Kenya Pipeline, Nema face Sh12 billion compensation case over oil spill

Kenya Pipeline Company (KPC) depot off Jogoo Road in Nairobi. [File, Standard]

On December 17, 2016, the main Mombasa-Nairobi pipeline burst, spilling volumes of oil around Miasenyi and Majengo Mapya villages, in Taita Taveta County.

Seven years later, residents of the two villages say they are still grappling with the barrenness of their land, and air and water pollution due to oil residues they accuse Kenya Pipeline Company (KPC), which owns the oil carrier, of failing to clean up. 

Five applicants, on behalf of 270 affected residents, have filed a case before the Environment and Land Court seeking orders compelling KPC to compensate them. 

In the suit on the alleged pollution of their land and air, Martha Mwakia, Gladys John, Bernard Deghua, Jane Matano and Cyrill Mwavandu, have cited the National Environment Management Authority (Nema) as an interested party.

Impact still persists

“The oil spill completely tampered with the soil and its impact still persists in that the soil is now completely infertile. Further, whenever water pipes burst, oil sips into the drinking water. People are unknowingly drinking and washing using contaminated water. This has had serious effects on their health,” the group argues in its application.

In their case filed by lawyer Kenneth Amondi, the residents lament that to date, there is a choking smell they have to endure.

At the same time, they claim that the soil on their land is barren owing to the effects of oil pollution.

Court documents seen by The Saturday read that plantations in Maisenyi and Majengo farms tend to dry up.

In addition, Amondi argues that the crops and trees that survived yield little or nothing compared to the past before the oil spill.

Respiratory diseases

Further, Amondi argues that from the time the oil spilt, residents have experienced an upsurge of respiratory diseases.

Court documents read that the oil spill has left a toxic and poor air quality with a persistent pungent smell that gets stronger whenever it rains or at night when it is cool.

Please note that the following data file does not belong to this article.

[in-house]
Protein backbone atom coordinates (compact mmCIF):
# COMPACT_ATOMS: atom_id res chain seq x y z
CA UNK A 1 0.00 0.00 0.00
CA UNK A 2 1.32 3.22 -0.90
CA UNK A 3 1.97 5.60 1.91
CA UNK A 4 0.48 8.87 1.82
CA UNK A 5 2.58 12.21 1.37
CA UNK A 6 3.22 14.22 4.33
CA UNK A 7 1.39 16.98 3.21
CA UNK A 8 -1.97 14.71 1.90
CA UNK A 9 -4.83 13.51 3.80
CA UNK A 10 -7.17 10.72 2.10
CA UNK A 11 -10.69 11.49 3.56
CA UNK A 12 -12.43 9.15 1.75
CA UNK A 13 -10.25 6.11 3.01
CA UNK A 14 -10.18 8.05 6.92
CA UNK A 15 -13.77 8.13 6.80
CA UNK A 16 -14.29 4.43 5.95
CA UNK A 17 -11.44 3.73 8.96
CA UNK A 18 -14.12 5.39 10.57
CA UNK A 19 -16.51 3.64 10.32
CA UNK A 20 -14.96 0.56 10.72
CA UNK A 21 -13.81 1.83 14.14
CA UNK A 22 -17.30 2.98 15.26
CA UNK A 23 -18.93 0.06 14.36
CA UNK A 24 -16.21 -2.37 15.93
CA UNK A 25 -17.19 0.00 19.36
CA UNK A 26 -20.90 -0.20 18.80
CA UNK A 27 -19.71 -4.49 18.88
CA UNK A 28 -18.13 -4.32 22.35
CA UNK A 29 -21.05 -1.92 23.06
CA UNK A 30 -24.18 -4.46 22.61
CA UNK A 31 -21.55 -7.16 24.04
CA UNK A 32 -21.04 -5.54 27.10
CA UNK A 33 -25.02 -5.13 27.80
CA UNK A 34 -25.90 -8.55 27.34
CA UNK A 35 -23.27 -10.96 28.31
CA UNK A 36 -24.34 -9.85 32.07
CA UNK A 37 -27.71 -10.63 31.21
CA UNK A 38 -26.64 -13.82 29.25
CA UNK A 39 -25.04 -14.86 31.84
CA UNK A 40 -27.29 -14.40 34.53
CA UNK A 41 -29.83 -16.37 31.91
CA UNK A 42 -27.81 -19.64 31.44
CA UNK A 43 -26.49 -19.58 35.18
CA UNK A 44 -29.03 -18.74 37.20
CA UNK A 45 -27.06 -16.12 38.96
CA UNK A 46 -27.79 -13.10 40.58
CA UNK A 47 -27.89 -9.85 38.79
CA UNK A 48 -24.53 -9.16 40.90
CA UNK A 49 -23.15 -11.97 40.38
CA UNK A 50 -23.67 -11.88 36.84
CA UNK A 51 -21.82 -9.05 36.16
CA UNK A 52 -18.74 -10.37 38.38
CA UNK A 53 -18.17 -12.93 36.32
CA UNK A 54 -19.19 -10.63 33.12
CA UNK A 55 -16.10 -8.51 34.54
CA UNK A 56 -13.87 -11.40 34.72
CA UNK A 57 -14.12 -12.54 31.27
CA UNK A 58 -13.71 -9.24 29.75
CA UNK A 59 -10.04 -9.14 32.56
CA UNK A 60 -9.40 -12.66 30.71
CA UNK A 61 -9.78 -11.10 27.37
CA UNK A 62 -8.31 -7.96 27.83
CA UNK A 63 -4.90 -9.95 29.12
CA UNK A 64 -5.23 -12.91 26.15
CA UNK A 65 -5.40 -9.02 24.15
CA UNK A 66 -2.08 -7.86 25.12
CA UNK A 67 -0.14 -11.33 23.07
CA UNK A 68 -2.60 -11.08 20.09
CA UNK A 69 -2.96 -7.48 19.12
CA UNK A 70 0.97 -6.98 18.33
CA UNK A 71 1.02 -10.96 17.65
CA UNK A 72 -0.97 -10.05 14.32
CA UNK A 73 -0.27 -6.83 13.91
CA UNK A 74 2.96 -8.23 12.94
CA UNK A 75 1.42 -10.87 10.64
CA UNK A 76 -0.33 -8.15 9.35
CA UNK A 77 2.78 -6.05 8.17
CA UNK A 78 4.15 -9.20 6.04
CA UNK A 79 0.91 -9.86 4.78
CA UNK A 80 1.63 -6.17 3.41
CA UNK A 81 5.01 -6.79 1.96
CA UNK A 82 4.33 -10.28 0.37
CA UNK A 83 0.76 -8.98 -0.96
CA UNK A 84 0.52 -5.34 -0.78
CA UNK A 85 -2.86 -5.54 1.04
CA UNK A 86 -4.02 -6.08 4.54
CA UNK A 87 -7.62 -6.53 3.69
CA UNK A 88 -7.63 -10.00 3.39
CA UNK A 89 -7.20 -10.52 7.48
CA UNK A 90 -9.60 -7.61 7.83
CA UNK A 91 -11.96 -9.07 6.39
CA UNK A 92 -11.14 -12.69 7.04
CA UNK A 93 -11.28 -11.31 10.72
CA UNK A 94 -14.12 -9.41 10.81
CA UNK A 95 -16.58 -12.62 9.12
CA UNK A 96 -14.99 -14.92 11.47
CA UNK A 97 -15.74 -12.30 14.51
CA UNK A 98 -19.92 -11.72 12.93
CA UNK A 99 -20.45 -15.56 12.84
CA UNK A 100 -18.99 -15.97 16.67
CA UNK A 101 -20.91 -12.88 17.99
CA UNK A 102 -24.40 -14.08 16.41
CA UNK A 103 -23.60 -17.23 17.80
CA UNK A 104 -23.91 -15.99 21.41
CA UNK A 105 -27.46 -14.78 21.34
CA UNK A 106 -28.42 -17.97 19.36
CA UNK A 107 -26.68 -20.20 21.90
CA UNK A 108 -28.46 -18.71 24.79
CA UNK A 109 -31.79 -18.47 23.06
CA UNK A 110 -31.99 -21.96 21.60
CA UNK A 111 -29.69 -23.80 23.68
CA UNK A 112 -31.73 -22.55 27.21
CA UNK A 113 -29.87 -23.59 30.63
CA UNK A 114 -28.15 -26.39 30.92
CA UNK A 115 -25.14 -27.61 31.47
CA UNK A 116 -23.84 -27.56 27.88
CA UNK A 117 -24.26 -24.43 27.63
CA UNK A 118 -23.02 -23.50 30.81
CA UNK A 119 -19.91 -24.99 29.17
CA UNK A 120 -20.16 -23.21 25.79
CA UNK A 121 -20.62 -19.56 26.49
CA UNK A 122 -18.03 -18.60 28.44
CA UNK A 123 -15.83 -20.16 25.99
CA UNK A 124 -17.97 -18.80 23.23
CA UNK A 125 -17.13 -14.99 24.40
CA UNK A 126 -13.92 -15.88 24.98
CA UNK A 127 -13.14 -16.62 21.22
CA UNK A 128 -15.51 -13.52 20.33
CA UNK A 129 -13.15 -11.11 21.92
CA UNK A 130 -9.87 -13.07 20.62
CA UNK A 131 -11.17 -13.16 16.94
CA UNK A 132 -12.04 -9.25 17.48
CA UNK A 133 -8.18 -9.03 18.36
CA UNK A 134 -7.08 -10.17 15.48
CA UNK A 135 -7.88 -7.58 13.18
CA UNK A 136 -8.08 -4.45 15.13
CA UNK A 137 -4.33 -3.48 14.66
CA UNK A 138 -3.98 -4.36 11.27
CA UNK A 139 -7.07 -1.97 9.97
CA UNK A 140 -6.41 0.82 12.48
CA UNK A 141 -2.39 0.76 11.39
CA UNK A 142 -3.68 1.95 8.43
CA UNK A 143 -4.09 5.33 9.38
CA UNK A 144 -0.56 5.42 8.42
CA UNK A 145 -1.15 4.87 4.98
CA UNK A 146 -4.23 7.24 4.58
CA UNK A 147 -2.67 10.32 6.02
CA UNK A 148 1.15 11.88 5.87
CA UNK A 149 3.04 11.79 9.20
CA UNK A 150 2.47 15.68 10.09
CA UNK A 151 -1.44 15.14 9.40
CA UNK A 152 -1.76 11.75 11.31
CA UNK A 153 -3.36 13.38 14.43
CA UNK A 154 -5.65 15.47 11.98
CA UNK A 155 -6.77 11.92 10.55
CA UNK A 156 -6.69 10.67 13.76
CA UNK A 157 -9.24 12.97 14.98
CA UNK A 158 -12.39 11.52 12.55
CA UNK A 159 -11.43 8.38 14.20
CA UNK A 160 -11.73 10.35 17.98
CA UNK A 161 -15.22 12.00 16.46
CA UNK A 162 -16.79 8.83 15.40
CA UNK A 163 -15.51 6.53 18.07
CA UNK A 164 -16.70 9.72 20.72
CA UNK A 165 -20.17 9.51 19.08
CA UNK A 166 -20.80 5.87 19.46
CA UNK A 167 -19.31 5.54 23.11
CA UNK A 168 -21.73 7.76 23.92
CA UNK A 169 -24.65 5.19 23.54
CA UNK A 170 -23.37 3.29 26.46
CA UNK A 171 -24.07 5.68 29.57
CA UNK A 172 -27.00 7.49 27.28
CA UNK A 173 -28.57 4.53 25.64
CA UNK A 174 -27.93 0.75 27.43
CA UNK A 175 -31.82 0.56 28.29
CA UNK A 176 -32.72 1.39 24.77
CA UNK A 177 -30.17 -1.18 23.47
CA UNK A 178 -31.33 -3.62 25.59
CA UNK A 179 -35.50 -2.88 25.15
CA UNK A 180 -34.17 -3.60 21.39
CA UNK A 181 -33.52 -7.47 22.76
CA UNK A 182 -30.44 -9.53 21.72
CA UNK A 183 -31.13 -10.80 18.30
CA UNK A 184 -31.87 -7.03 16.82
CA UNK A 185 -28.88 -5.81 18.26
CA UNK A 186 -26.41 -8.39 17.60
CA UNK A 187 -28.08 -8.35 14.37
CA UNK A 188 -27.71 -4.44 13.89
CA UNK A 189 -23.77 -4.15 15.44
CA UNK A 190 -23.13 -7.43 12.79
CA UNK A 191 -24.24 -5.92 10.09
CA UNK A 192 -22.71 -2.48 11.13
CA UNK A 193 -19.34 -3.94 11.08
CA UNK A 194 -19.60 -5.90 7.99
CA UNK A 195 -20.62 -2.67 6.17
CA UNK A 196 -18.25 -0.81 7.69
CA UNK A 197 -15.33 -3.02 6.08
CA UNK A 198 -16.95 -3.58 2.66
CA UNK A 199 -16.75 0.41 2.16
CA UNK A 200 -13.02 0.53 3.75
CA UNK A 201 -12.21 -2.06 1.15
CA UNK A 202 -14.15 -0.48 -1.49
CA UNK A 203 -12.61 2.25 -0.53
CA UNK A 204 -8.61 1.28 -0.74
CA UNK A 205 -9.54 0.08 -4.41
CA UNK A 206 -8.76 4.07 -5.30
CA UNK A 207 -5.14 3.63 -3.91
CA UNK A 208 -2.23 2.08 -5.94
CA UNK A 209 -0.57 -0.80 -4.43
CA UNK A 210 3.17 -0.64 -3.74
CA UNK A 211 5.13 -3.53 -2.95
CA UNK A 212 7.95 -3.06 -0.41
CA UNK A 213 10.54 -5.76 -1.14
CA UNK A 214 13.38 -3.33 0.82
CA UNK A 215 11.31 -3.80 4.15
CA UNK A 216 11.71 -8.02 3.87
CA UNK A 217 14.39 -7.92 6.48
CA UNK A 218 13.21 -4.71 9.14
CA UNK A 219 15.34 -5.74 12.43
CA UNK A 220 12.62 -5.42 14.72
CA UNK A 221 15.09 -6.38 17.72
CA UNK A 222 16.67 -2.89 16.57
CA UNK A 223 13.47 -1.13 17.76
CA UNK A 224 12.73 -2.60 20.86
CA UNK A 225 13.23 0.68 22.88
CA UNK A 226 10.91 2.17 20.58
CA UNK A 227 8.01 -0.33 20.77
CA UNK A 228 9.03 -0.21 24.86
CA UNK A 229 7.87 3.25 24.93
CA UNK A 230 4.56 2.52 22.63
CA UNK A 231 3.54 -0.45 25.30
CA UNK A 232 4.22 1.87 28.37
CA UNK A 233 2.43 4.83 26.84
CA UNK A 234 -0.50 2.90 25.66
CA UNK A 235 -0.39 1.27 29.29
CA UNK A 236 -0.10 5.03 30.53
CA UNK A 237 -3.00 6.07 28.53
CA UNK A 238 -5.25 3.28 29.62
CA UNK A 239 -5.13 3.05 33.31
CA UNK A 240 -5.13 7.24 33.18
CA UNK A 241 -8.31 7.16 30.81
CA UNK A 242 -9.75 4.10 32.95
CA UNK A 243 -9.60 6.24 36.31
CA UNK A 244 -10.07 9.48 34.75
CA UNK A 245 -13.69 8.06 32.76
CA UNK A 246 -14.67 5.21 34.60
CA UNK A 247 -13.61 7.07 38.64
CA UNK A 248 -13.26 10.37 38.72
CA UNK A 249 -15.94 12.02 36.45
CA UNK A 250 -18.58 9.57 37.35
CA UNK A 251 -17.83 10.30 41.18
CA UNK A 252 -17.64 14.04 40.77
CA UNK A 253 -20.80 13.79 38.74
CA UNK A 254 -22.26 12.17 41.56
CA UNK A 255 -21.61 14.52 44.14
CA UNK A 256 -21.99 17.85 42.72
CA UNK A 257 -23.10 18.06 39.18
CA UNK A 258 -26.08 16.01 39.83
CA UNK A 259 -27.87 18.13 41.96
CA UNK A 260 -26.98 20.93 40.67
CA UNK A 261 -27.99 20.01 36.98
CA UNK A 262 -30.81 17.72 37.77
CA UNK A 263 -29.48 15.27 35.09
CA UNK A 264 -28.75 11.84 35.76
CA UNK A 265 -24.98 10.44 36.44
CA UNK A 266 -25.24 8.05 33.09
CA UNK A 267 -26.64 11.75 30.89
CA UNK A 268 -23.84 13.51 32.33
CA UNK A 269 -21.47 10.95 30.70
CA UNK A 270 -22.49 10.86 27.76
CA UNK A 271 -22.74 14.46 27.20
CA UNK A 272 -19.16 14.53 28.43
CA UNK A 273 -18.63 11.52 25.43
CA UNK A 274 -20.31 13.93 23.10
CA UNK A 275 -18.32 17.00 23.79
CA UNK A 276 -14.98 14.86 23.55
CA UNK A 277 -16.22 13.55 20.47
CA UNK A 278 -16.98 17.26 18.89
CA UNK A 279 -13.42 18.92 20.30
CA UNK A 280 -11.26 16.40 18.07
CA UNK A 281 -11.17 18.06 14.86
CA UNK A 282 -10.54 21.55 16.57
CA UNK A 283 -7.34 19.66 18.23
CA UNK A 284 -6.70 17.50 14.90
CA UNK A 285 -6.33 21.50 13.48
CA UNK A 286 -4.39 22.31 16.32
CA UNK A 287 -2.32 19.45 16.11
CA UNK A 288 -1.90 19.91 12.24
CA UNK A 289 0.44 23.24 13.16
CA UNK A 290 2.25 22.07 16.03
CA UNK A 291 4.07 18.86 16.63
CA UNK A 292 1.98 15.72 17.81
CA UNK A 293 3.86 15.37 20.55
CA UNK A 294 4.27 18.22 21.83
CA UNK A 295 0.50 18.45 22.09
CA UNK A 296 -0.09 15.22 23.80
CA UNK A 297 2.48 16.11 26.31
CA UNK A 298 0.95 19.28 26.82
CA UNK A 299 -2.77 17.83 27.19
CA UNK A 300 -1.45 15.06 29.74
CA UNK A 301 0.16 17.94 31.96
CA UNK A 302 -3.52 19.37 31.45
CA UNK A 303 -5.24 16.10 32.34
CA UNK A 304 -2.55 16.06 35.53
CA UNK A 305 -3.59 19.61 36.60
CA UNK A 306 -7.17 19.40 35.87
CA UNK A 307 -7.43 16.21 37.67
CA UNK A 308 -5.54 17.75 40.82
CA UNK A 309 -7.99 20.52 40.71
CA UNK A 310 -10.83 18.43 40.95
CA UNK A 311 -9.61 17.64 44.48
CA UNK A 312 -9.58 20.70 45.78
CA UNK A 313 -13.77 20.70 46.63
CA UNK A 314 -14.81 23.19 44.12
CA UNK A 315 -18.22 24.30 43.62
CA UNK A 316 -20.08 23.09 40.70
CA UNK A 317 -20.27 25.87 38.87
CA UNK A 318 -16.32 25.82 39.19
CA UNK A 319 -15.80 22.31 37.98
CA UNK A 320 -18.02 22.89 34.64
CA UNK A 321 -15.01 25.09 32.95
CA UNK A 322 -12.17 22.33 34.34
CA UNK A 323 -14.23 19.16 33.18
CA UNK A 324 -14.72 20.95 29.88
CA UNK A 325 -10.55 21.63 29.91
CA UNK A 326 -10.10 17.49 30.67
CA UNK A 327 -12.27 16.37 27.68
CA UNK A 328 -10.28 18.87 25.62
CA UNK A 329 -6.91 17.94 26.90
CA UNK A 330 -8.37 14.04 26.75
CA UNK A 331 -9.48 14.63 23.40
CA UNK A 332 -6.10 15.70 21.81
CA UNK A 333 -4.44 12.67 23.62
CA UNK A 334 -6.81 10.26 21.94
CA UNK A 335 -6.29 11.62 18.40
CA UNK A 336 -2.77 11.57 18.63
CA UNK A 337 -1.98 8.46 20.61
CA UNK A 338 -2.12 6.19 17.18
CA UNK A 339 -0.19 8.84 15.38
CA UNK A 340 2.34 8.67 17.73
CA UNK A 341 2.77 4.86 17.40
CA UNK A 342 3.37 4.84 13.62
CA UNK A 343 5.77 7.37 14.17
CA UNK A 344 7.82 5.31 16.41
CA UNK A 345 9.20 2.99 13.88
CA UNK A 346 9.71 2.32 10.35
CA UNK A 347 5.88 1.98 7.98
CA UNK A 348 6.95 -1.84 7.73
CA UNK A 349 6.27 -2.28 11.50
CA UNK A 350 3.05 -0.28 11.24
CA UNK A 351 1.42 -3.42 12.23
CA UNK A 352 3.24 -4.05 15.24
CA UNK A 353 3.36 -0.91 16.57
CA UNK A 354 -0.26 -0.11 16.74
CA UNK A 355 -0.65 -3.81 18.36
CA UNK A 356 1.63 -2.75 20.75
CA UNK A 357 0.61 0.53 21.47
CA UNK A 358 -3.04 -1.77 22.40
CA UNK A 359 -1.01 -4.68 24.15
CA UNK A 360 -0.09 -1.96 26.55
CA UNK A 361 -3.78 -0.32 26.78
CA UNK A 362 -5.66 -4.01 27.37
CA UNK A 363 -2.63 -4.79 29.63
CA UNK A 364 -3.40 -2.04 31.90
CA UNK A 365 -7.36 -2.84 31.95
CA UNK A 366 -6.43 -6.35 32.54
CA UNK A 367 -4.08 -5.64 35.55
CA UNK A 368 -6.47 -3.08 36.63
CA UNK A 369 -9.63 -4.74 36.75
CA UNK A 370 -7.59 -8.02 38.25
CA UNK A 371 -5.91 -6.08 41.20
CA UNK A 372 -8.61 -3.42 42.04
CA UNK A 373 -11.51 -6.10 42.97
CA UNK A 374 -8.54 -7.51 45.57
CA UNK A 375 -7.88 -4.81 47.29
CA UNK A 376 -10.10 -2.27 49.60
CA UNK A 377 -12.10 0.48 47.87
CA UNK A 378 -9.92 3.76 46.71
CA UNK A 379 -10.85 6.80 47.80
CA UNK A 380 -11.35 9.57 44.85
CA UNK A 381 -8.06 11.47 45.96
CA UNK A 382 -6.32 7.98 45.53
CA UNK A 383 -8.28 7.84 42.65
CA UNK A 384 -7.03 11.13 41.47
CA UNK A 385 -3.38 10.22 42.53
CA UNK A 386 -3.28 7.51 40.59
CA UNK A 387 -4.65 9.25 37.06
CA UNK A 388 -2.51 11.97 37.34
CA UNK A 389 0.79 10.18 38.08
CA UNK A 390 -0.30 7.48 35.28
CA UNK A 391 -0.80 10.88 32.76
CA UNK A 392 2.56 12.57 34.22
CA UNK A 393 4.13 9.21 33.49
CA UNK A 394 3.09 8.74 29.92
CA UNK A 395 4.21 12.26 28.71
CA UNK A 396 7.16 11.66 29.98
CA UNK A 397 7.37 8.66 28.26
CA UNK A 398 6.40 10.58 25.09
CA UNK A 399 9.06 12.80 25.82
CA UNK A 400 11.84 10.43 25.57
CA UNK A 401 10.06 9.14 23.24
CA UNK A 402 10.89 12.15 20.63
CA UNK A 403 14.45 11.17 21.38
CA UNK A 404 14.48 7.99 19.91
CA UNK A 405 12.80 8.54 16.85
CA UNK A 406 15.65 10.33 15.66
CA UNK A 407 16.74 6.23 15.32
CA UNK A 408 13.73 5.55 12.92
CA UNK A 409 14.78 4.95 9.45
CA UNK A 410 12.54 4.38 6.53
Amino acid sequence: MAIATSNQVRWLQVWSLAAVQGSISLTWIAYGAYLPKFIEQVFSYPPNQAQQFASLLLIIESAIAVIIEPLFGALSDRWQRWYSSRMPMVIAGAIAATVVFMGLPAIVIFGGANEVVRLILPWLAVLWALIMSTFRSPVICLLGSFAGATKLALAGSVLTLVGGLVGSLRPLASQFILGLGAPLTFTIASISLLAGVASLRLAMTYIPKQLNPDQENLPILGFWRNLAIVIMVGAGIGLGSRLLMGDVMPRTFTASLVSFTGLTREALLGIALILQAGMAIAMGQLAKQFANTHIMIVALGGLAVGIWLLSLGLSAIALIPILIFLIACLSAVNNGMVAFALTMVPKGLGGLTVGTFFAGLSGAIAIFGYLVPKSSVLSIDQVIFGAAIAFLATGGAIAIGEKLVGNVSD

The residents told the court that the smell is irritating and causes congestion and persistent breathing problems because the air is seriously polluted.

The lawyer asserts that the most affected are school-going children in Maisenyi Primary School, located in the affected area.

In addition, he argues that wild animals are also suffering. According to him, the oil spill contaminated the waters and the mangrove forest.

In effect, Amondi says, birds no longer visit the area while others died from hypothermia.

Accuse Nema

In the meantime, the residents accuse Nema of failing to ensure that their environment is not harmed.

They claim they have contacted the authorities several times seeking restoration of their environment and compensation to no avail.

The residents want the court to award them Sh2 billion. At the same time, they are seeking compensation for the adverse effects of the oil spill on their environment.

According to their lawyer, the court should reach a compensation formula akin to the one between the governments of Mauritius and Japan where they agreed to close to Sh10 billion for the Wakashio Oil Spill clean-up in a closed negotiation. 

The case will be mentioned before Justice Stephen Kibunja on September 29, 2023.